|Matthew Henry's Concise Commentary|
59:8-17 It is our wisdom and duty, in times of danger and difficulty, to wait upon God; for he is our defence, in whom we shall be safe. It is very comfortable to us, in prayer, to look to God as the God of our mercy, the Author of all good in us, and the Giver of all good to us. The wicked can never be satisfied, which is the greatest misery in a poor condition. A contented man, if he has not what he would have, yet he does not quarrel with Providence, nor fret within himself. It is not poverty, but discontent that makes a man unhappy. David would praise God because he had many times, and all along, found Him his refuge in the day of trouble. He that is all this to us, is certainly worthy of our best affections, praises, and services. The trials of his people will end in joy and praise. When the night of affliction is over, they will sing of the Lord's power and mercy in the morning. Let believers now, in assured faith and hope, praise Him for those mercies, for which they will rejoice and praise him for ever.
Verse 13. - Consume them in wrath, consume them; or, "make an end of them" ? "bring them to naught." That they may not be; or, "that they be no more." And let them know that God ruleth in Jacob unto the ends of the earth. The frustration of their plans, and their signal punishment, will cause the God of Israel to be recognized widely as the King of the whole earth. Compare the words of David to Goliath, "I will give the carcases of the host of the Philistines this day unto the fowls of the air, and to the wild beasts of the earth; that all the earth may know that there is a God in Israel" (1 Samuel 17:46).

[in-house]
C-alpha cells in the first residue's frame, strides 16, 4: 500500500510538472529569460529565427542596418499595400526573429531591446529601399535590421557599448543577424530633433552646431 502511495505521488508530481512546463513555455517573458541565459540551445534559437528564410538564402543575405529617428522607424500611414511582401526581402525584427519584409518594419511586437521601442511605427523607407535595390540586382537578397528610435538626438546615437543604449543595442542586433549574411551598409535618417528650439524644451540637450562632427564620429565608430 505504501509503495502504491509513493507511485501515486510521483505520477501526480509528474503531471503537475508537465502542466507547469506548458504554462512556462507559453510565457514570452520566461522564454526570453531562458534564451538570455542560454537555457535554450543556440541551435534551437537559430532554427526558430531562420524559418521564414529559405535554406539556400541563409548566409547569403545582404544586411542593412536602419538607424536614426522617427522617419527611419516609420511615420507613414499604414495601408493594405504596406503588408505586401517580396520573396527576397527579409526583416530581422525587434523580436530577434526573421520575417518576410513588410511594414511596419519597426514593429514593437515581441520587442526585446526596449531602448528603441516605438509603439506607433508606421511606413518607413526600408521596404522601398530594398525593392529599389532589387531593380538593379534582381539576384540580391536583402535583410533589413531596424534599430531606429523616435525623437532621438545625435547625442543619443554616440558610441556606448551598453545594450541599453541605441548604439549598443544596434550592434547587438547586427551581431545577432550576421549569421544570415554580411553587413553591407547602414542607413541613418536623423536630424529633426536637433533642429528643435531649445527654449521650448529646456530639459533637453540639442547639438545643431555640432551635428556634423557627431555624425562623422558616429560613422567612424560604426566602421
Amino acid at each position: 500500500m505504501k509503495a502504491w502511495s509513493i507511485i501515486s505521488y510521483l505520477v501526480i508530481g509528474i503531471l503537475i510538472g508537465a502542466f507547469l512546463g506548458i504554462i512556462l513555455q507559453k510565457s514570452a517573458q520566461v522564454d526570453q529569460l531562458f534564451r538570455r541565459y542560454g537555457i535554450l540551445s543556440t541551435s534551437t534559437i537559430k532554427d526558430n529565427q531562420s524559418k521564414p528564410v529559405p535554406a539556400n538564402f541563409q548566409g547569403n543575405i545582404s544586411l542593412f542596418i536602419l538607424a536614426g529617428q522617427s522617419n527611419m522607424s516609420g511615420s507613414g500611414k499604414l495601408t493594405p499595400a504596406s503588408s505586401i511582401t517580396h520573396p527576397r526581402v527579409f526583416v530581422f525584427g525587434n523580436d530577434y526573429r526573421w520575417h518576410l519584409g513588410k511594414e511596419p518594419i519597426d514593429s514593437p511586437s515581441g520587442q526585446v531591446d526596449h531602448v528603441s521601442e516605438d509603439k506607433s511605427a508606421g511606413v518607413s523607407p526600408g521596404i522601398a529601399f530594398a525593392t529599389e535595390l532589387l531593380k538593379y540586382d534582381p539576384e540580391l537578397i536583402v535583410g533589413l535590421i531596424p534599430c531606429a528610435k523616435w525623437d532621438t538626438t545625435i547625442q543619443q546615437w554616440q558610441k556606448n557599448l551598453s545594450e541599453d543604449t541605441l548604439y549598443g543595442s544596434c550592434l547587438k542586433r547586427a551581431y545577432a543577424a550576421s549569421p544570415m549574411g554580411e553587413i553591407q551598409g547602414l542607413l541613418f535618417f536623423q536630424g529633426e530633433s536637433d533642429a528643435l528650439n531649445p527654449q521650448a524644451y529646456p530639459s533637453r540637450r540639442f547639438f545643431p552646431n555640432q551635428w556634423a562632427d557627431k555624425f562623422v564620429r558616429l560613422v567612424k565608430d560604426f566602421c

Gill's Exposition of the Entire Bible
Consume them in wrath, consume them,.... The repetition of the request shows the ardour and vehemency of the mind of the petitioner, and the importunity in which he put up the petition; and suggests that the persons designed were guilty of very great sins, deserving of the wrath of God, and which came upon them to the uttermost, 1 Thessalonians 2:16;
that they may not be; either any more in the land of the living; be utterly extinct, having no being in this world, Jeremiah 31:15; or that they might not be in the glory and grandeur, in the honour, dignity, and felicity, they once were in; which best suits the present state of the Jews; and this sense better agrees with what follows;
and let them know that God ruleth in Jacob, unto the ends of the earth; this is to be understood of the Messiah, who is God over all, blessed for ever, and is the ruler in Israel, King of saints; reigns over the house of Jacob, in his church, and among his people, wherever they are; even to the ends of the earth, where he has had, or will have, some that are subject to him: for his dominion will be from sea to sea, and from the river to the ends of the earth, Psalm 72:8; and this his government is known to men good and bad, by the judgments which he executeth; and particularly it is apparent that he is made Lord and Christ, and that he is come in his kingdom, and with power, by the vengeance taken on the Jewish nation.
Selah; on this word; see Gill on Psalm 3:2.
Jamieson-Fausset-Brown Bible Commentary
13. Though delayed for wise reasons, the utter destruction of the wicked must come at last, and God's presence and power in and for His Church will be known abroad (1Sa 17:46; Ps 46:10, 11).
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